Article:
• Team C Nylon connecting cup, #TR4030, $3.50, While I did not have a problem with the center drivecups during testing, these have been reported to be more durable. You will need four total.
The BZ-444 is designed and track proven featuring a mid mounted motor and rear mounted battery style race chassis, but is made of a more durable composite, and is designed to accommodate stick packs. This makes sense as stick packs are more readily available, and generally cheaper for the first timer, or you may already have stick packs around. To make room for the larger battery the chassis is wider than the race version. Composite upper braces make a rigid back bone, for a stiff chassis with just the right amount of flex.
The suspension is the same as the race version with the exception of the shocks, which are your standard RTR plastic units. The aluminum shocks on this race version are a big bore, and at first I was afraid the car would be under-damped, but after a change of oils I found the stock shocks work just fine, and never leaked. There are numerous holes for shock position, and roll center to get it dialed in, but I found it didn’t take much to get it feeling just right.
The motor is mounted to a cam which is clamped into place in the cast aluminum motor mount. This makes adjusting gear mesh a snap. Just loosen two screws and rotate the motor. The power is transferred to a center spur which is slipper clutch equipped. The entire drivetrain is enclosed. Just four screws to access the slipper, and then just one more to remove the cover over the pinion gear. CVD type universals are used in the front for smooth power transfer while steering, and dog bones are used in the rear. While steel drive cups are used to drive the axles at the wheels, the center driveshaft is propelled by composite cups. This is actually a nod to the race version, as this significantly reduces rotational mass, making the drivetrain more responsive, and the chassis less inclined to roll under power. Another nod to the race version is the ball diffs being included, and gear diffs being an option. Ball diffs require more maintenance, bad for the basher, but can be fine tuned more accurately than a gear diff, good for the racer.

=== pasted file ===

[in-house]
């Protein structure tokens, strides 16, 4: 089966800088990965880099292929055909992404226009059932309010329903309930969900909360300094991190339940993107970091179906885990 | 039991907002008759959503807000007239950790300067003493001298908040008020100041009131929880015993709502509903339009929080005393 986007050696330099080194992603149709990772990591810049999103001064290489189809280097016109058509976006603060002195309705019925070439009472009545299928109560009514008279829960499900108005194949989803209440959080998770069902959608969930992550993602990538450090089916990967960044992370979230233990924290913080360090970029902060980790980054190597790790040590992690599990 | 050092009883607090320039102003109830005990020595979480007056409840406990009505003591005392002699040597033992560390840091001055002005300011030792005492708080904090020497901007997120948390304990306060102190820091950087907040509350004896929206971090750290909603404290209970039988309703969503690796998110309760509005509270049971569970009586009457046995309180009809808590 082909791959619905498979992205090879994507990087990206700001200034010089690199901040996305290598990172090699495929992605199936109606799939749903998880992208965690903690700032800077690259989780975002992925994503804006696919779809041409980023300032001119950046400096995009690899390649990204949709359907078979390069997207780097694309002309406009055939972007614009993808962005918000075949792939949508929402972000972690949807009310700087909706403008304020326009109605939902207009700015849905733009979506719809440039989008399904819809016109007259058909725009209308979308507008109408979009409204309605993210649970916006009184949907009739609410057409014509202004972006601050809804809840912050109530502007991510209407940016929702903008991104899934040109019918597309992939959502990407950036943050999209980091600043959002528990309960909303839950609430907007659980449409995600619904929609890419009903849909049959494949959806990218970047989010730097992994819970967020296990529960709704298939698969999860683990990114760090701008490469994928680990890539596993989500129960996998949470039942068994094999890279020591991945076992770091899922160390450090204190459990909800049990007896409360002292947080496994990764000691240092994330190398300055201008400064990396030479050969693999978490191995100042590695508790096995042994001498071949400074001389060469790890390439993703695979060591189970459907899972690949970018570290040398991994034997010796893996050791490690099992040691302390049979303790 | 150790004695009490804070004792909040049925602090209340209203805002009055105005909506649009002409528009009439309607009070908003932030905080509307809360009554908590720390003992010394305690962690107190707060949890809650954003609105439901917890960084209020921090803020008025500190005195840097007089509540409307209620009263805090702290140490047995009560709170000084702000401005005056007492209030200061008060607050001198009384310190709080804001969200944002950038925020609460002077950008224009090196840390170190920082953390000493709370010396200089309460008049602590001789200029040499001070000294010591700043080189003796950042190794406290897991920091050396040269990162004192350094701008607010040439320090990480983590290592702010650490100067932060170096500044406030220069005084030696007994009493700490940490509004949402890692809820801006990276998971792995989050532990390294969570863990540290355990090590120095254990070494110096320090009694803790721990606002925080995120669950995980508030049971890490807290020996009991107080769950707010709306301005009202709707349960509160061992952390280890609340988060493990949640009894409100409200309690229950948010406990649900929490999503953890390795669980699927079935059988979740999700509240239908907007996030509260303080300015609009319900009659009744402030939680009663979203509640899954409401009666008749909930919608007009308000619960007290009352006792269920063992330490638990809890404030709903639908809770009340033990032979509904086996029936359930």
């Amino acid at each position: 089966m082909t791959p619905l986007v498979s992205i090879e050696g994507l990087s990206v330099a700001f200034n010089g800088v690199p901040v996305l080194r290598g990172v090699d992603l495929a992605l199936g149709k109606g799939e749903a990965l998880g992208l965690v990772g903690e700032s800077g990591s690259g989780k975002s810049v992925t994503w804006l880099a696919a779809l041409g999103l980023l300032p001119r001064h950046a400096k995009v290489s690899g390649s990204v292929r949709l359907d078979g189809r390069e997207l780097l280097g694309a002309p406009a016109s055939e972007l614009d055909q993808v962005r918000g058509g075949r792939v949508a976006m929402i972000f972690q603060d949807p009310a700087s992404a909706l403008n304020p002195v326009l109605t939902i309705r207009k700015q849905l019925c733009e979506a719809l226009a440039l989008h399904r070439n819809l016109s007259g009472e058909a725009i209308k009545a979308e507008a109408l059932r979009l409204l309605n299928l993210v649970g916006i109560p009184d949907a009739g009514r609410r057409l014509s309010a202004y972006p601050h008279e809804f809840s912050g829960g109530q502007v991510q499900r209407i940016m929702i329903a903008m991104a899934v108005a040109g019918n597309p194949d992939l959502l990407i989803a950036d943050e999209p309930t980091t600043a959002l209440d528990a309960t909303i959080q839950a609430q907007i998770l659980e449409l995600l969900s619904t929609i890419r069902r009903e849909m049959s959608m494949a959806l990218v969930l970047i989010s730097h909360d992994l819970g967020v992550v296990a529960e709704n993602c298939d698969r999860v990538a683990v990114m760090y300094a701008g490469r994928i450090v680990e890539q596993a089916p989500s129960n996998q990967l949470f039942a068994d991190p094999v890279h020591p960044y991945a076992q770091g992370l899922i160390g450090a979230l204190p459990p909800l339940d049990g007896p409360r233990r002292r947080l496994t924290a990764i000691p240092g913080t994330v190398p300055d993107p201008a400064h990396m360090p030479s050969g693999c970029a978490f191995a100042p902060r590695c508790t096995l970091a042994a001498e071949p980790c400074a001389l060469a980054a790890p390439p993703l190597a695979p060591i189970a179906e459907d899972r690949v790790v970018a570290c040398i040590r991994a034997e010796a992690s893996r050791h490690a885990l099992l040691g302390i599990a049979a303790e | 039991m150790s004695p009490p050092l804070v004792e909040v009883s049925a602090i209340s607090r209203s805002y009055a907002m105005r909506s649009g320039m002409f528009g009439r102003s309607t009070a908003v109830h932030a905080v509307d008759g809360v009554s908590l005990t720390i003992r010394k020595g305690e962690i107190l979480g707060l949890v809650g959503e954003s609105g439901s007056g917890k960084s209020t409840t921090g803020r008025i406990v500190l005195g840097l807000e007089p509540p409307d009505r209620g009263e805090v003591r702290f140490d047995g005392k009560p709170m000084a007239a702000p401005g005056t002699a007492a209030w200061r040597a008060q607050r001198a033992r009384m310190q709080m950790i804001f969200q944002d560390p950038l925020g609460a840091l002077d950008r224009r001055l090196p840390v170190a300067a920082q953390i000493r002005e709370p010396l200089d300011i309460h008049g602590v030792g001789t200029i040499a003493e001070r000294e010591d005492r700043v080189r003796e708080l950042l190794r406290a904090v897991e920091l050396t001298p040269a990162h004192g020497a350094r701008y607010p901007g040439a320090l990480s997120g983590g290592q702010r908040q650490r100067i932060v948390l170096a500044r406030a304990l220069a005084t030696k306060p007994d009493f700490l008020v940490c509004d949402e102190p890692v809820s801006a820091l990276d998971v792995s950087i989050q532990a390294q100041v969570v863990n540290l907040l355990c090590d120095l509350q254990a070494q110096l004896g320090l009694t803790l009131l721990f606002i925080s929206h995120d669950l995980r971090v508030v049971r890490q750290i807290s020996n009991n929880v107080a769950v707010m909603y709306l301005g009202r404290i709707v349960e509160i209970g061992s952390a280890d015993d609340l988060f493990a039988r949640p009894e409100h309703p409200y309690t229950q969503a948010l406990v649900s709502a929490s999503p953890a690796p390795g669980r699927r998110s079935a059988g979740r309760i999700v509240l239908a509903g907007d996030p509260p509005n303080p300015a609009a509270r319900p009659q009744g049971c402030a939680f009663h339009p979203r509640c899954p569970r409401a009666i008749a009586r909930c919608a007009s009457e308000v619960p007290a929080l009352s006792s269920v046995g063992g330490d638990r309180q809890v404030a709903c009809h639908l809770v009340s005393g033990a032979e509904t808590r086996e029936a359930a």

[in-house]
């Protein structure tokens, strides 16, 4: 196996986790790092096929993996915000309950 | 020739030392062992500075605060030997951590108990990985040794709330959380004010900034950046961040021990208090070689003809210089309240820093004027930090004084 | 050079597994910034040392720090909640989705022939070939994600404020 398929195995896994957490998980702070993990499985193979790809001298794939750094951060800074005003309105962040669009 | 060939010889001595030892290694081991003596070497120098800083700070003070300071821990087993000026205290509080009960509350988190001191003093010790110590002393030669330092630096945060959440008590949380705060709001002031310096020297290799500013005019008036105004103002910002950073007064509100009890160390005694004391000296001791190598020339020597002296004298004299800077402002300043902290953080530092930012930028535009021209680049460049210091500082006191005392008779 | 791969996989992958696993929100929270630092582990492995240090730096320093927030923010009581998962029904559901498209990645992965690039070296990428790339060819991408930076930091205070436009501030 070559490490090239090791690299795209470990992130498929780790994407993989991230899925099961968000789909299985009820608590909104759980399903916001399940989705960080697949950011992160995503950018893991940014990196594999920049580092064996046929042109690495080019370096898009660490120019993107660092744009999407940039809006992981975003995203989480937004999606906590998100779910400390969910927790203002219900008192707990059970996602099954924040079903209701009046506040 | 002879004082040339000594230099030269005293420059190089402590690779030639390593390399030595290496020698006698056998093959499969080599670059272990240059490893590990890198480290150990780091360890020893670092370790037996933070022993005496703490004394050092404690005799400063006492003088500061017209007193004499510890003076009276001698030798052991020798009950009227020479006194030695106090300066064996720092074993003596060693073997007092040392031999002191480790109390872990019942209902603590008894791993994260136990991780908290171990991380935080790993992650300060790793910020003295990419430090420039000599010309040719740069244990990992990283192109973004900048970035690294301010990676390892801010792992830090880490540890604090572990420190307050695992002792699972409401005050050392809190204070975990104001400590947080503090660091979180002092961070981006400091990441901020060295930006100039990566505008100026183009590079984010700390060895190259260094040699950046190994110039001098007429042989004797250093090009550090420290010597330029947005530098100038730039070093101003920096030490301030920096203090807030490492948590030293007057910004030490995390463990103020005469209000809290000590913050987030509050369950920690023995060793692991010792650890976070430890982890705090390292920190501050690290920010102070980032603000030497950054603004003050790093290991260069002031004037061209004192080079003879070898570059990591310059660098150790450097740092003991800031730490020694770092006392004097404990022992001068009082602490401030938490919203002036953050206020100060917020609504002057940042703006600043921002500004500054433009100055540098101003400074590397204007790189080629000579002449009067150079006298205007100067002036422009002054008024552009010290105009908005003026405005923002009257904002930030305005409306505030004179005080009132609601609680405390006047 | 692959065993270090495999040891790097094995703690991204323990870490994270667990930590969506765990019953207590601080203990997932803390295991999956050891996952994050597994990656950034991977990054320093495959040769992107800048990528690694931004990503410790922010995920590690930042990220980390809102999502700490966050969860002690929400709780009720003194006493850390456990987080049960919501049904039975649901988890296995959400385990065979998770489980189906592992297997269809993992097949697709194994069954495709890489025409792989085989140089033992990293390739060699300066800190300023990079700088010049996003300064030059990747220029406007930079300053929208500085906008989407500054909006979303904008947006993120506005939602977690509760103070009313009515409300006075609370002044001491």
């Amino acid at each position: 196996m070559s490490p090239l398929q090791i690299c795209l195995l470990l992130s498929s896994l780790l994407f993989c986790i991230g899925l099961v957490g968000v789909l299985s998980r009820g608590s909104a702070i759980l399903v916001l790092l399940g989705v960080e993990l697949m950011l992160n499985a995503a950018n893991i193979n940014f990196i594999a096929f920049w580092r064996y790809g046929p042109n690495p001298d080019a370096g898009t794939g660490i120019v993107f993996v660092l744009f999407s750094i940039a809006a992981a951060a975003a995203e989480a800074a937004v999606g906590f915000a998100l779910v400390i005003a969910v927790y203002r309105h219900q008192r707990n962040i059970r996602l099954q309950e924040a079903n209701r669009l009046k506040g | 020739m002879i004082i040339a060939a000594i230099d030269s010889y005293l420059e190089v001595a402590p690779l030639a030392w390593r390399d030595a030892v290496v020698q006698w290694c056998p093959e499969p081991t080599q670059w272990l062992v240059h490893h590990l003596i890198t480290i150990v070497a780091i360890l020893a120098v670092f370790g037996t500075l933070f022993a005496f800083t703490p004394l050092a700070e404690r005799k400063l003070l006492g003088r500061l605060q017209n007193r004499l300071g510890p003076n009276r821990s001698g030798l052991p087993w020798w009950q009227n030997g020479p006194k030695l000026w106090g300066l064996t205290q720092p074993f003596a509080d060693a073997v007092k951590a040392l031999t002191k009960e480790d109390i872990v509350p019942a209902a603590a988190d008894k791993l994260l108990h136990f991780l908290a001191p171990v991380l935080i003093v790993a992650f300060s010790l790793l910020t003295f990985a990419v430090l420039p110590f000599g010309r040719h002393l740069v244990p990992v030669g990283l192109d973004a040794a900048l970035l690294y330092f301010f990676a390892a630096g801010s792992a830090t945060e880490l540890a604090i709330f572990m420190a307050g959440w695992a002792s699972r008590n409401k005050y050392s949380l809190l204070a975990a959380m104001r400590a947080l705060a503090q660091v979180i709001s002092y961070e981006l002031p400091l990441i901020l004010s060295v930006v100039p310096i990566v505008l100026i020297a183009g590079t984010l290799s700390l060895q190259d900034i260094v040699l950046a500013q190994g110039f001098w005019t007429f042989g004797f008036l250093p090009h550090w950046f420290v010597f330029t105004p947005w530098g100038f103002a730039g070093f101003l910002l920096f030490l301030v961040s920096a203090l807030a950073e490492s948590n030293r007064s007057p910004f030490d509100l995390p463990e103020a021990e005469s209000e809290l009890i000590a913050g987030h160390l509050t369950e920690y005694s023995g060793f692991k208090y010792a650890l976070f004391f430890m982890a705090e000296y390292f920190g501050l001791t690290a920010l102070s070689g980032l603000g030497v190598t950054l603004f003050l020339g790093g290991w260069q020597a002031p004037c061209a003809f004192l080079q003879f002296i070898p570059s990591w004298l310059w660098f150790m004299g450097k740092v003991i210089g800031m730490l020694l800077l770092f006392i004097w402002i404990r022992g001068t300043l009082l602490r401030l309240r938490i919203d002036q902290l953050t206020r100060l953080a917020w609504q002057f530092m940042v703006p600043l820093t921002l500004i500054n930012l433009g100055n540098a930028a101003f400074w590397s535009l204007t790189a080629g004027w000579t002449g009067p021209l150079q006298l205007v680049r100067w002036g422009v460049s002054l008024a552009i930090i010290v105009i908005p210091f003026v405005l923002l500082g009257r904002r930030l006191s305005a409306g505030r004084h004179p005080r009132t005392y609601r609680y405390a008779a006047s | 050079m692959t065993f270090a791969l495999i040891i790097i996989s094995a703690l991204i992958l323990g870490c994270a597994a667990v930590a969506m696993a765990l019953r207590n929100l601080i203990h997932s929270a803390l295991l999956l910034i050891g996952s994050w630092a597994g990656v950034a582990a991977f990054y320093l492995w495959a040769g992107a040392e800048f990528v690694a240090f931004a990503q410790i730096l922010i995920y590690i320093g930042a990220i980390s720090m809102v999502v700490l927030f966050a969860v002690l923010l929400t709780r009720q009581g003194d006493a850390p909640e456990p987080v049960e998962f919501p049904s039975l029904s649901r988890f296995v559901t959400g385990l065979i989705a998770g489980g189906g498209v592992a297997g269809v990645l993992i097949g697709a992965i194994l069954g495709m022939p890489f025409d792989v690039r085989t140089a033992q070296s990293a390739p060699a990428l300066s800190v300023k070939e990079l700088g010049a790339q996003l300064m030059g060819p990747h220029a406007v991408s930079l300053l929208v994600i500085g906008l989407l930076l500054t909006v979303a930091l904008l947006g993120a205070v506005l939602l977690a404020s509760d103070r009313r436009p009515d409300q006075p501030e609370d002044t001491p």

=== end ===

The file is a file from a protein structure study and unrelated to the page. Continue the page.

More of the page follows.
The tires are a medium soft mini block pattern that should work well on many outdoor tracks. While the compound is not super sticky, it is fairly soft, and will wear quickly, but this is a decent set of race tires for an RTR RC. They are mounted to to some stylish white spoke wheels. To accommodate the wider chassis a wider body had to be designed, and it is screen printed with some nice graphics.
A 4WD car will put extra stress on the servo, because when the traction is uneven the tires will actually pull at the servo. The servo is a metal gear unit with a decent amount of torque, and is fairly fast, really fast for a RTR servo. It is a good match to the car. The radio is your basic RTR unit, but this one does have a quality feel. The steering wheel has a rubber grip, and I like that it has a stubby antenna which is less likely to break.